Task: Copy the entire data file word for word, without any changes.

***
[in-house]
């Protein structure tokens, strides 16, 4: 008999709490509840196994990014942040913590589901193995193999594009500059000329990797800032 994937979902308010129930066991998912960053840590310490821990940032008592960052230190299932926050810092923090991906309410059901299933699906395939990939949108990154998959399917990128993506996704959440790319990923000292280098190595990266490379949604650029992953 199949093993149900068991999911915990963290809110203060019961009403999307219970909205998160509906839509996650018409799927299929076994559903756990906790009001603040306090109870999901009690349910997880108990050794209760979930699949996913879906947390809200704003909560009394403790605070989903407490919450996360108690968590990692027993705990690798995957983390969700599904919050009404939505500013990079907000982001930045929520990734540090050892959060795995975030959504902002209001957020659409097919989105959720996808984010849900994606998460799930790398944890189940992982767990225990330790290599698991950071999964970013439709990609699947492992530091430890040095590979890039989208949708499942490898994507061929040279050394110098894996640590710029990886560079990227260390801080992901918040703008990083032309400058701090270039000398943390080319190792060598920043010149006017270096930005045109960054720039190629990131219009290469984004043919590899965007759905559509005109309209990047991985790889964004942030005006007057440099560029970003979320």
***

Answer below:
[in-house]
């Protein structure tokens, strides 16, 4: 008999709490509840196994990014942040913590589901193995193999594009500059000329990797800032 994937979902308010129930066991998912960053840590310490821990940032008592960052230190299932926050810092923090991906309410059901299933699906395939990939949108990154998959399917990128993506996704959440790319990923000292280098190595990266490379949604650029992953 199949093993149900068991999911915990963290809110203060019961009403999307219970909205998160509906839509996650018409799927299929076994559903756990906790009001603040306090109870999901009690349910997880108990050794209760979930699949996913879906947390809200704003909560009394403790605070989903407490919450996360108690968590990692027993705990690798995957983390969700599904919050009404939505500013990079907000982001930045929520990734540090050892959060795995975030959504902002209001957020659409097919989105959720996808984010849900994606998460799930790398944890189940992982767990225990330790290599698991950071999964970013439709990609699947492992530091430890040095590979890039989208949708499942490898994507061929040279050394110098894996640590710029990886560079990227260390801080992901918040703008990083032309400058701090270039000398943390080319190792060598920043010149006017270096930005045109960054720039190629990131219009290469984004043919590899965007759905559509005109309209990047991985790889964004942030005006007057440099560029970003979320």